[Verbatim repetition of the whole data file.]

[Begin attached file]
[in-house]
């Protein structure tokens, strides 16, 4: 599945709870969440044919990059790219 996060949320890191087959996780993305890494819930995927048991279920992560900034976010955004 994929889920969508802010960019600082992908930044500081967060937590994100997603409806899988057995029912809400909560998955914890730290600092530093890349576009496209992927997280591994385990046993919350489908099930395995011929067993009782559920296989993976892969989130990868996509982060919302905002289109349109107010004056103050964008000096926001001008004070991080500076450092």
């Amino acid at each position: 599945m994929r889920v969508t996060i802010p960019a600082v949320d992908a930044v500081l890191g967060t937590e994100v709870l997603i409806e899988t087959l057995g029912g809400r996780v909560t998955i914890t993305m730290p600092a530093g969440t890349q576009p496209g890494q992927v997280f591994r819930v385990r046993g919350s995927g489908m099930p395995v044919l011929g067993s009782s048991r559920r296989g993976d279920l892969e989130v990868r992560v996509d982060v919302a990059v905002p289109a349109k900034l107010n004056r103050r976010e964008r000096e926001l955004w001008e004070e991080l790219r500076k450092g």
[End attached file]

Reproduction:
[in-house]
């Protein structure tokens, strides 16, 4: 599945709870969440044919990059790219 996060949320890191087959996780993305890494819930995927048991279920992560900034976010955004 994929889920969508802010960019600082992908930044500081967060937590994100997603409806899988057995029912809400909560998955914890730290600092530093890349576009496209992927997280591994385990046993919350489908099930395995011929067993009782559920296989993976892969989130990868996509982060919302905002289109349109107010004056103050964008000096926001001008004070991080500076450092």
């Amino acid at each position: 599945m994929r889920v969508t996060i802010p960019a600082v949320d992908a930044v500081l890191g967060t937590e994100v709870l997603i409806e899988t087959l057995g029912g809400r996780v909560t998955i914890t993305m730290p600092a530093g969440t890349q576009p496209g890494q992927v997280f591994r819930v385990r046993g919350s995927g489908m099930p395995v044919l011929g067993s009782s048991r559920r296989g993976d279920l892969e989130v990868r992560v996509d982060v919302a990059v905002p289109a349109k900034l107010n004056r103050r976010e964008r000096e926001l955004w001008e004070e991080l790219r500076k450092g």